A consistently intelligent (or at least bright), coherently constructed comedy that is on occasion a rather pointed critique of the American education system in the…
"The Lure," a Polish musical about man-eating teenage mermaids, is genuinely weird. That's not just a comment on the film's unabashedly freaky subject matter, but also a half-hearted complaint about the filmmakers' off-kilter execution. Narratively, "The Lure" is fairly rote: two sisters use their siren-like powers to seduce humans as cabaret singers, but one of them wants to assimilate, while the other seems to exist solely to remind her sister how stereotypically voracious teen girls, I mean mermaids can be. It's a fairly predictable parable, though arguably because "The Lure" is fundamentally a modern fairy tale. But when the music numbers kick in, you're reminded that this movie is, tonally, an emotional rollercoaster: characters wallow in their isolation, try to get ahead through sex, song and/or murder, then repeat that same cycle of manic effusiveness. Watching "The Lure" is a bit like having manic depression—the thrilling high points are just as relentless as the crushing low-tide ebbs.
"The Lure" begins on a storybook-simple note: mermaids Gold (Michalina Olszanska) and Silver (Marta Mazurek) are about to reel in their latest victims when they are interrupted by cabaret singer Krysia (Kinga Preis). Krysia initiates the girls into a glitzy, seemingly effortless life of sparkly sequin outfits and high-beam spotlights. Or, at least, she introduces them to the men who will initiate them into this world: Krysia is just an enabler since she is a female artist with a token amount of power granted by her club owner boss (Zygmunt Malanowicz). "The Lure" is very careful about making that distinction since it is, like superb 1982 punk rock/riot grrl manifesto "Ladies and Gentlemen, the Fabulous Stains" before it, about the roles that empowered women are given by male-dominated society.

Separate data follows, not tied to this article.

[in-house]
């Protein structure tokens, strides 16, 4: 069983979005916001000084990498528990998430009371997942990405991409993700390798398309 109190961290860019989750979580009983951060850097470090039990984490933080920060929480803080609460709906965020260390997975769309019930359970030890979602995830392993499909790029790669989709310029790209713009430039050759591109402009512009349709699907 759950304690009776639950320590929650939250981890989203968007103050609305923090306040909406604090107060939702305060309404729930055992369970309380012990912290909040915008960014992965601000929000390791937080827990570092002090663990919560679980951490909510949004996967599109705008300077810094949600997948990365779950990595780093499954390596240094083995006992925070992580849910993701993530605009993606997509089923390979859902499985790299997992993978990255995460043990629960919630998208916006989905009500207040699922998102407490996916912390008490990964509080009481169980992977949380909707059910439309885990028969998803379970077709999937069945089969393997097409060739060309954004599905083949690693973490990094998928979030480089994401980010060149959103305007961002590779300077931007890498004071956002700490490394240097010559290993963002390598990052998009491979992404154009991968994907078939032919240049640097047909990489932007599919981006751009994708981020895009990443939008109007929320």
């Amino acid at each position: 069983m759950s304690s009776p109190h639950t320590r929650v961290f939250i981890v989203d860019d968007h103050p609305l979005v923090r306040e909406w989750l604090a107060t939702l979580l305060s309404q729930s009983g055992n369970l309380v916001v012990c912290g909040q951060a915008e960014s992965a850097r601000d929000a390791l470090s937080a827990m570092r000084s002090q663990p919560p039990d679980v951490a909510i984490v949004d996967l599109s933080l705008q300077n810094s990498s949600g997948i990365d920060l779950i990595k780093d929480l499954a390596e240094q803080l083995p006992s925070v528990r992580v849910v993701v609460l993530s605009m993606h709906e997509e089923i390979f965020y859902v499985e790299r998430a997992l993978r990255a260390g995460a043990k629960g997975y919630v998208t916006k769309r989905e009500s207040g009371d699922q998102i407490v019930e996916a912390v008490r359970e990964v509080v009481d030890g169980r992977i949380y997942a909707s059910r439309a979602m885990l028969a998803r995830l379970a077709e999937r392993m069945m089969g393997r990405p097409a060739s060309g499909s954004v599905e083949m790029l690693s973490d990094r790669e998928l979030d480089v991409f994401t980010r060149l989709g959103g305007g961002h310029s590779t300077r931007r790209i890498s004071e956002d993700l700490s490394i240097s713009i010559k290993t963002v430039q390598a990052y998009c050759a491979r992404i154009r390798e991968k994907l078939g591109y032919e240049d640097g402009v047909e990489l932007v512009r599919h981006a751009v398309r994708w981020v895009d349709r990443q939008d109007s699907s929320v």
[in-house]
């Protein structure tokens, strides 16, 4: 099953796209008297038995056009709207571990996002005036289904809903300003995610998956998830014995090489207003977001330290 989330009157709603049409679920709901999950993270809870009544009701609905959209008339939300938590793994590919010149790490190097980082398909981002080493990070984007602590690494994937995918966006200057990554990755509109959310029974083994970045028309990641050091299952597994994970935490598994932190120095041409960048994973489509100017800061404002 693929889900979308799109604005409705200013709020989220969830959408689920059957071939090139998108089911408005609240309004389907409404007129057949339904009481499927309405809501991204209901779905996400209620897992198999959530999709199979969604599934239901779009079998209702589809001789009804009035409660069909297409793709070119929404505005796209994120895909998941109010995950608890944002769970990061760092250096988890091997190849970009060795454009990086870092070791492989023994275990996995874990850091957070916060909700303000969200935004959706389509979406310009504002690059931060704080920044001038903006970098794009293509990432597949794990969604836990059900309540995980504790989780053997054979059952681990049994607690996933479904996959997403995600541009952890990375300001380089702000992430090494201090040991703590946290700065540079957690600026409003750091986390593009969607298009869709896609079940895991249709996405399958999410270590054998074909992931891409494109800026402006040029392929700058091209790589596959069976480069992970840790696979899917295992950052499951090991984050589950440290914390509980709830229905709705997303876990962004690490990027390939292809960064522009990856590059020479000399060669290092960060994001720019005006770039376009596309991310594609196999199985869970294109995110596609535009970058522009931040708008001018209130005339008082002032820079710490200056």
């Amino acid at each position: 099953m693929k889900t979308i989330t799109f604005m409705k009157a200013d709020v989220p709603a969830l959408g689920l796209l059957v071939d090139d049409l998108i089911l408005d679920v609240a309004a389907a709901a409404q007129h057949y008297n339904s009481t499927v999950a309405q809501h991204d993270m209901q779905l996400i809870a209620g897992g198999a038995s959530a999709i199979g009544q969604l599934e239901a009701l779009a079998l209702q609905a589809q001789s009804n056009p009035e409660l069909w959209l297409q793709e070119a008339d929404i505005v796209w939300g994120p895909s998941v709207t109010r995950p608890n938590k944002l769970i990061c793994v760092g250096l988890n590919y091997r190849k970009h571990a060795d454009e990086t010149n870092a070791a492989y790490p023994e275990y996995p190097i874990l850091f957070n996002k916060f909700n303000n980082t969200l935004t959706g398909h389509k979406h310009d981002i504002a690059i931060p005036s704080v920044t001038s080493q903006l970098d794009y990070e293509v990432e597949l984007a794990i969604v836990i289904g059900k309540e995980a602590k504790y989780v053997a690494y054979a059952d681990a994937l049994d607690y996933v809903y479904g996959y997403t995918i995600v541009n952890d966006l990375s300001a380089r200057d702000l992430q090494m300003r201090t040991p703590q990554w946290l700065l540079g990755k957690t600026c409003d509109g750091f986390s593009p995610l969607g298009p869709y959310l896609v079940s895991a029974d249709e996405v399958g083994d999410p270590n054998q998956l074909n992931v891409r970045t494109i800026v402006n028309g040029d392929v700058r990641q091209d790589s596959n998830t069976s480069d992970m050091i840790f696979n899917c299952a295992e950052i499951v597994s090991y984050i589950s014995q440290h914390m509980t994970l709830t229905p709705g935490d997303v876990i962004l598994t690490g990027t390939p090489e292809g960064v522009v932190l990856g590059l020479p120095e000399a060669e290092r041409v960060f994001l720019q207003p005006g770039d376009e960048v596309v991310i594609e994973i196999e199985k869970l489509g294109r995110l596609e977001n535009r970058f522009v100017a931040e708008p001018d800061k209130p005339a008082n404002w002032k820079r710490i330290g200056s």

Initially, Silver and Gold's rivalry and their awe-struck wonder at human society is fascinating. Most of the duo's musical numbers, like the one where the girls go shopping for human clothes and giggle that "the city will tell us what we need," are thrillingly energetic and bracingly clever. These characters are constantly being seduced by human influences, especially Silver's love interest Mietek (Jakub Gierszal), but they're hardly babes in the woods. They unashamedly show off their bodies, heartlessly flirt with and then abandon male prey, and ply themselves with all the new experiences they can, including their first cigarette and their first same-sex liaison.
But as Gold and Silver's respective experiences start to drive them apart, the film's plot starts to become safe and predictable. I want to say that the energy of the first 30-40 minutes does not sustain itself over the course of the picture, but that's not quite right since the movie's first half has its fair share of tonal hills and troughs, too. "The Lure" doesn't always want to win you over since it is ultimately about the wild moods and relatively normal capriciousness of its two female leads. We root for them because they are leading lives that are not strictly determined by puritanical norms. They get to choose, and that means making the wrong decisions and living with uncertainty ... and then singing about it (Zlota's song about loneliness is one of the best in the film).
This message came to me from a reader named Peter Svensland. He and a fr...
A look at John Sayles' brilliant "The Brother From Another Planet."